Melissa Wiley Author Post
Rabbit-Trailing with The Nerviest Girl in the World
As a writing coach and a homeschooling mom, my favorite thing to do is find a compelling read-aloud to use as a springboard for all kinds of learning adventures. I love to assemble a collection of resources—books, poems, music, videos, art, recipes, games, maps, you name it!—that let elements of the book spill off the page into the wide world. These rabbit trails (as homeschoolers call them) help readers form rich connections with history, geography, science, and culture. And they’re fun!
The process is quite similar to the way I research my historical fiction novels. I like to collect as wide a variety of resources as possible, immersing myself in the world of the story I want to tell. I had a marvelous time gathering resources for The Nerviest Girl in the World, which is set on a ranch in San Diego County in 1911 in the very early days of silent film. Even more fun? Sharing them with kids!
My main character, Pearl, is an eleven-year-old girl who lives on a cattle-and-ostrich ranch. Her older brothers are cowboys who get roped into the moving picture business when a silent film director and his crew set up shop in town. Before she knows it, Pearl winds up making these newfangled movies right alongside her brothers.
As her name hints, my Pearl was inspired by the intrepid silent film actress Pearl White. My Pearl finds her way into the pictures by a different path, but it was definitely Pearl White’s incredible balloon stunt in The Perils of Pauline that got me thinking about all the dangerous situations my character might have found herself in back in the days when all actors did their own stunts, and there were no such thing as safety regulations!
Naturally, my first pick for a Nerviest Girl rabbit trail is The Perils of Pauline, which is available on YouTube. Pearl White really did climb down a rope from a hot-air balloon high above the ground—in a skirt, no less!
The next stop on the rabbit trail is another serial film, The Hazards of Helen starring Helen Holmes. My favorite installment is episode 13, “The Escape on the Fast Freight”.
The Hazards of Helen had 119 weekly installments—one of the longest film series of all time.
From there it’s a short hop to more silent-film fun. I’m especially fond of Buster Keaton, who has my family screaming with laughter in every scene. Here’s a compilation of some of his most hair-raising stunts.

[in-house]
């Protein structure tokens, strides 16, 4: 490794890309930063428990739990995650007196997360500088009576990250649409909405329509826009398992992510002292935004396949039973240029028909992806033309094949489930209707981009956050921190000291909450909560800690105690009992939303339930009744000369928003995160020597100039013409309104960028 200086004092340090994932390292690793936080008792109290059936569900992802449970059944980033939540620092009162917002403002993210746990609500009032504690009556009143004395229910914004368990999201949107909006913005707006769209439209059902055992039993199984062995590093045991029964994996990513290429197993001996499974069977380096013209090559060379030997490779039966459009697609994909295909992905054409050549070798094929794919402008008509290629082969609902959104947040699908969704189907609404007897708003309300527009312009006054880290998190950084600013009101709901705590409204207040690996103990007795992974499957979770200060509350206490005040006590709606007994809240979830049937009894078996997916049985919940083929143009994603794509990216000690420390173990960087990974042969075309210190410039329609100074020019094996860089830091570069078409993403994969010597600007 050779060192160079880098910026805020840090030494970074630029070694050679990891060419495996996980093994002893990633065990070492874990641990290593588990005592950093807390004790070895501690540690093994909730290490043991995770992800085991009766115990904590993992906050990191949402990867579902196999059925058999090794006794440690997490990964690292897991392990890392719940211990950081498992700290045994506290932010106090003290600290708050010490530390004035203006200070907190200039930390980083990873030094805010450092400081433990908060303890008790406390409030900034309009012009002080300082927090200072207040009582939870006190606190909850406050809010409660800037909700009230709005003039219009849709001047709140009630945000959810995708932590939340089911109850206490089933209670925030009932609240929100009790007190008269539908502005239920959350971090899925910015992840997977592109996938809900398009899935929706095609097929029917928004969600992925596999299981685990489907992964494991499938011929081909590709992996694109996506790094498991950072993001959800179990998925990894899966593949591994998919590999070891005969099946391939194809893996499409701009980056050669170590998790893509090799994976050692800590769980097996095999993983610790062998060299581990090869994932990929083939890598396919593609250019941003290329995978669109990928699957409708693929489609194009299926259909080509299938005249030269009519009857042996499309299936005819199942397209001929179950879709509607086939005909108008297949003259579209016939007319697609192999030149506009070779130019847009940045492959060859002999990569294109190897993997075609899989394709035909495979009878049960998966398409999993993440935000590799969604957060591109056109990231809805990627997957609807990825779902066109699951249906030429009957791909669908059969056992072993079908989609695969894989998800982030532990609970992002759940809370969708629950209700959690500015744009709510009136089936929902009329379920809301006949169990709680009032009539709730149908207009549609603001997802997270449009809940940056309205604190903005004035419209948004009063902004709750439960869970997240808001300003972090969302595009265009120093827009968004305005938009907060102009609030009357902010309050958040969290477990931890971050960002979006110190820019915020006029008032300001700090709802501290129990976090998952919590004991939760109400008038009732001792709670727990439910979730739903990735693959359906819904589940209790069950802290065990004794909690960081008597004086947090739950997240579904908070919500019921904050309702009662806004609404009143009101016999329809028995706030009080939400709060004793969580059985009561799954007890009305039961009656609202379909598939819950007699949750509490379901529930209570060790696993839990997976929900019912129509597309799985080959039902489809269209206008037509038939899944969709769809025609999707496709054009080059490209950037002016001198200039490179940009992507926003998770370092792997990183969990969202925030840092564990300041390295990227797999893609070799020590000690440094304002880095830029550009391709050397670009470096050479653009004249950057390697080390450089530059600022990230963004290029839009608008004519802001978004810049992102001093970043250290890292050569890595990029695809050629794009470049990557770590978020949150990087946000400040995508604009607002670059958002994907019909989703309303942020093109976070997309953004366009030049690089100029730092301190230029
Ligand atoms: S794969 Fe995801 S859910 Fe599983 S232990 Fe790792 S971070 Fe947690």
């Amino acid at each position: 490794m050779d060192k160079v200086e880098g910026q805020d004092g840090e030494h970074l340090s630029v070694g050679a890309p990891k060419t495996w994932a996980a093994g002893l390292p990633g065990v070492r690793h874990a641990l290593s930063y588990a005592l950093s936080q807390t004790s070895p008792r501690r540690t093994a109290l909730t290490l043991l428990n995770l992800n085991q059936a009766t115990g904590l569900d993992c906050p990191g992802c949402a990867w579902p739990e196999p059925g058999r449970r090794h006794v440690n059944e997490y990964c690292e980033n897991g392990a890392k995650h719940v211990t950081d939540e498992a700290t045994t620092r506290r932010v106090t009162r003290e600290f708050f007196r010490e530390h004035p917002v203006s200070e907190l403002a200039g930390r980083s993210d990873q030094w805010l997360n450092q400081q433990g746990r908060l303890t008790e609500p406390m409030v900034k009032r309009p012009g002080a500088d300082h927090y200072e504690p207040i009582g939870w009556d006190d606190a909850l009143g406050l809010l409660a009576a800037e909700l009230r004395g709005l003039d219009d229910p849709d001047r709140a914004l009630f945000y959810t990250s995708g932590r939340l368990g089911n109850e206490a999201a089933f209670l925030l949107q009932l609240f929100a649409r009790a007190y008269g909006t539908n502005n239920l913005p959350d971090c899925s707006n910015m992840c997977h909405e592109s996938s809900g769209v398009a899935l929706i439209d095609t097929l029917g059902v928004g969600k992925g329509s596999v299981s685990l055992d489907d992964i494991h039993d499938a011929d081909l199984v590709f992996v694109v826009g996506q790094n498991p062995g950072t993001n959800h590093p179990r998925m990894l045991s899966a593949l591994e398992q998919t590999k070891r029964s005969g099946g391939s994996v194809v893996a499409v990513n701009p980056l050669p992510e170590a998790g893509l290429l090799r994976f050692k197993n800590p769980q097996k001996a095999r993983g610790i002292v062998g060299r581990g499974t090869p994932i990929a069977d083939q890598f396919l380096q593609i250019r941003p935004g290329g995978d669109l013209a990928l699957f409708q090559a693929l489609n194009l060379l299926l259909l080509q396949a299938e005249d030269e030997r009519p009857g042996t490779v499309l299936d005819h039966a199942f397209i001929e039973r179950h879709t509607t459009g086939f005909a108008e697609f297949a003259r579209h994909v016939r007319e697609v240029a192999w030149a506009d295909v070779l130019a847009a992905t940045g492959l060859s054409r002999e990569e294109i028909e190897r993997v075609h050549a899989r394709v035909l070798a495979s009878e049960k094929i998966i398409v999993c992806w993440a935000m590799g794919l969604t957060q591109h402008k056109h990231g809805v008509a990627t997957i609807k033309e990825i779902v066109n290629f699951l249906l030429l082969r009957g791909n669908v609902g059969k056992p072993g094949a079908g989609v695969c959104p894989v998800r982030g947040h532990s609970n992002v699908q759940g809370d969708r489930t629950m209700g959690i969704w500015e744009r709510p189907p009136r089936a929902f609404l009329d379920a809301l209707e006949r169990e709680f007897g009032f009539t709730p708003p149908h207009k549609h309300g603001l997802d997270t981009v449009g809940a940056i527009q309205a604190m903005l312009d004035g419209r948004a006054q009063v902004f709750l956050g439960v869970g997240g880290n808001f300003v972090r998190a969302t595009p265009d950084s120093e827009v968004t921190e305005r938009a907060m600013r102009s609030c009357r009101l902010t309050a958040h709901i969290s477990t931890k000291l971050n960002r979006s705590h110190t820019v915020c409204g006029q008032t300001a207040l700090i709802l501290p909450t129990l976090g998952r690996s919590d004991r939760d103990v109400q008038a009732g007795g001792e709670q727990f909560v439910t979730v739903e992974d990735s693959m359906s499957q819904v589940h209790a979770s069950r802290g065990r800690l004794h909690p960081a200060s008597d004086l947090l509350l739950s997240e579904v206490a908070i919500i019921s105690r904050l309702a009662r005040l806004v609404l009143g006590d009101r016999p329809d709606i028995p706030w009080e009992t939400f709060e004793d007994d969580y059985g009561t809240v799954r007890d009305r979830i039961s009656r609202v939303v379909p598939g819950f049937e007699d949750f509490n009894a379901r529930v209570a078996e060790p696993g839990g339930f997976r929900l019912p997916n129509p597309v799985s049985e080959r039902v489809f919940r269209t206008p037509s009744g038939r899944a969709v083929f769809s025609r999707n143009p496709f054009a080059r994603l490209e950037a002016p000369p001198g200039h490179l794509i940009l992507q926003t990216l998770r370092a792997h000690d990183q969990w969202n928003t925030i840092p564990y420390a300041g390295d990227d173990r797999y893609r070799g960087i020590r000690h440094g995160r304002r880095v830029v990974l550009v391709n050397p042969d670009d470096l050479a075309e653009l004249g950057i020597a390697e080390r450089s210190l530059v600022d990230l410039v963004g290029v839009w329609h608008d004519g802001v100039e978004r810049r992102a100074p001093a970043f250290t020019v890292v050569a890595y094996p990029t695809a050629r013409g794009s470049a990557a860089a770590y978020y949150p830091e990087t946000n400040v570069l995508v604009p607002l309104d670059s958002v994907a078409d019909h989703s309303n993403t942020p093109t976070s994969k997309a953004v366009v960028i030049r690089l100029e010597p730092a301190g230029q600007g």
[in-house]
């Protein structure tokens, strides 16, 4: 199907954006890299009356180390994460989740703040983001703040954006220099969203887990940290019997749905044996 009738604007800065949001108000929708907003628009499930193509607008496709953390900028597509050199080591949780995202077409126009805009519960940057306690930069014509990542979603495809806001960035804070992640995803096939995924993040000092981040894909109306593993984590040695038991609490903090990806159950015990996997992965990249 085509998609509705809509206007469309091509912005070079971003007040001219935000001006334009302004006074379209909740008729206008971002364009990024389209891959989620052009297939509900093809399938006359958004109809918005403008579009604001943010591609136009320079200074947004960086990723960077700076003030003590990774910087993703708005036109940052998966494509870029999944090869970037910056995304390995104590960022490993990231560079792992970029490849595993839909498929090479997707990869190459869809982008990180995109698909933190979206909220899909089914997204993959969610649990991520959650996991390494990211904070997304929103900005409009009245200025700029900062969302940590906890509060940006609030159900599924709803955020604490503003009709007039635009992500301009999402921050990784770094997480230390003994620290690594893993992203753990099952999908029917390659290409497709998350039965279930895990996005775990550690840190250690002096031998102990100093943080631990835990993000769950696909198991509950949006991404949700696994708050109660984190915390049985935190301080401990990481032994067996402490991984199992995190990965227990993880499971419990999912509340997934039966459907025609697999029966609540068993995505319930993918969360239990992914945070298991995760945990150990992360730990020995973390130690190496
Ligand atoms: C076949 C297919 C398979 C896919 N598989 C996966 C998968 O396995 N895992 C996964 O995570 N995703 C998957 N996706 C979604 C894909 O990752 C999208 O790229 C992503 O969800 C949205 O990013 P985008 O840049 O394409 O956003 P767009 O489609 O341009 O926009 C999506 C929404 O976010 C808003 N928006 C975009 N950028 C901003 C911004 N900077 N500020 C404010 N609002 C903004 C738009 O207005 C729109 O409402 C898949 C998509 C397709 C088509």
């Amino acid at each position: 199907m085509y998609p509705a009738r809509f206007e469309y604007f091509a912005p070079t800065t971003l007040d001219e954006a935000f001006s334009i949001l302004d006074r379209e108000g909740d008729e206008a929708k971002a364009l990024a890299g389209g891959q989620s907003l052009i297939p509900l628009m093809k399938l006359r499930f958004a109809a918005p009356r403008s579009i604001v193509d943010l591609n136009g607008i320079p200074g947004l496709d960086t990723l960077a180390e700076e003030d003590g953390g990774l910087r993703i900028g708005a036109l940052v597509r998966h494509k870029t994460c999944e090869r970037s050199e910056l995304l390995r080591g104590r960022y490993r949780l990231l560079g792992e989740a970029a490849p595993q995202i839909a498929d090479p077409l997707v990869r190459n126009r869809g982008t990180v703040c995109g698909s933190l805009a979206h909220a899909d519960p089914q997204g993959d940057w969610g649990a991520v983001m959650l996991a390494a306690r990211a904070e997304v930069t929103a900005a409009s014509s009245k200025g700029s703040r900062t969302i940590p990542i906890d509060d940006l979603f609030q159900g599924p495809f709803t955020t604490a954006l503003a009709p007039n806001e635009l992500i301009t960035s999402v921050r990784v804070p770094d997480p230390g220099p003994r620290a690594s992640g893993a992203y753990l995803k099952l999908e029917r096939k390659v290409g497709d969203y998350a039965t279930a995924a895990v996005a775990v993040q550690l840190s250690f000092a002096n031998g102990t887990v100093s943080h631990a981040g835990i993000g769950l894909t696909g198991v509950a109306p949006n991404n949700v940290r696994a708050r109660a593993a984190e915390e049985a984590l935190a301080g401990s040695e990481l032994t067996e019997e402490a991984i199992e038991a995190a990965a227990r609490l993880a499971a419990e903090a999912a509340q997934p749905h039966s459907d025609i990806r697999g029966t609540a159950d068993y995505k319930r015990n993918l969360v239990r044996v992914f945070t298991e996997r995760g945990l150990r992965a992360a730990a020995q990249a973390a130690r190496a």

My feeling is, you’re never too old for a good picture book! My family often uses picture books as introductions to a new time or place—even at the high school level. Here are delightful selections related to silent film:
- Smile: How Young Charlie Chaplin Taught the World to Laugh (and Cry) by Gary Golio
- Hedy Lamarr’s Double Life: Hollywood Legend and Brilliant Inventor by Laurie Wallmark; illustrated by Katie Wu
- Lights! Camera! Alice!: The Thrilling True Adventures of the First Woman Filmmaker by Mara Rockliff, illustrated by Simona Ciraolo
Newspapers and Photos
My research process for historical fiction draws heavily on local newspapers from the period in question. Old papers are crammed with story starters! I have a collection of intriguing articles I love to share with kids in school workshops; together we ponder the possible backstories of articles, like the one about the two well-dressed women who were arrested in an apple orchard in the middle of the night. I’m dying to know why they were wearing their best clothes to steal apples!
From the advertisements, we learn about food, clothes, furniture, entertainment, and all sorts of fascinating tidbits. The Library of Congress maintains a database where you can look up papers from your area and find out whether libraries near you might have copies.
Old photos are great story prompts, too!
Promotional photo from Pearl of the Army (1916)
This is my favorite photo of Pearl White. I’ve always wondered about the story behind it. Why is the pig sitting on her lap in a car?
Julie DenOuden, a fourth-grade teacher in California and blogger at Girl on the Move, wrote a Southern California travel adventure post to go along with The Nerviest Girl in the World!
I also find it important to introduce my kids to the First Nations on whose traditional lands a story is set. La Mesa, California (the real town on which Nerviest Girl’s fictional Lemon Springs is based) is located on Kumeyaay land. I recommend An Indigenous Peoples’ History of the United States by Roxanne Dunbar-Ortiz as a resource for learning about the First Nations.
Ostriches, Horses, and Hot-Air Balloons—Oh My!
Just about any element of a book can be a springboard for discovery! One of my favorite parts of writing Nerviest Girl was learning about ostrich-ranching. One article from early twentieth-century Los Angeles described eager families taking Sunday drives to a local ostrich farm to watch the big birds gulp down oranges whole!
My family’s learning adventures related to the book included research about hot-air balloons and stunt horseback riding. We weren’t able to make it to a rodeo, but YouTube let us gallop through a passel of them.
Sometimes I think it would be easy to spend a whole year following rabbit trails inspired by a single book! But with so many captivating novels to choose from, we always find ourselves eager to dive into a new world, with new art, history, customs, and costumes to explore.
More Nerviest Girl resources:
- Interview with Chris Barton and Anne Nesbet about favorite silent film influences and experiences
- Homeschooling families are sharing photos of their Nerviest Girl book clubs and activities. Lots of ideas here, including balloon bookmarks and a megaphone cake!
- This Charlie Chaplin paper doll with movable limbs is especially fun.
- Brave Writer ARROW language arts guide for The Nerviest Girl in the World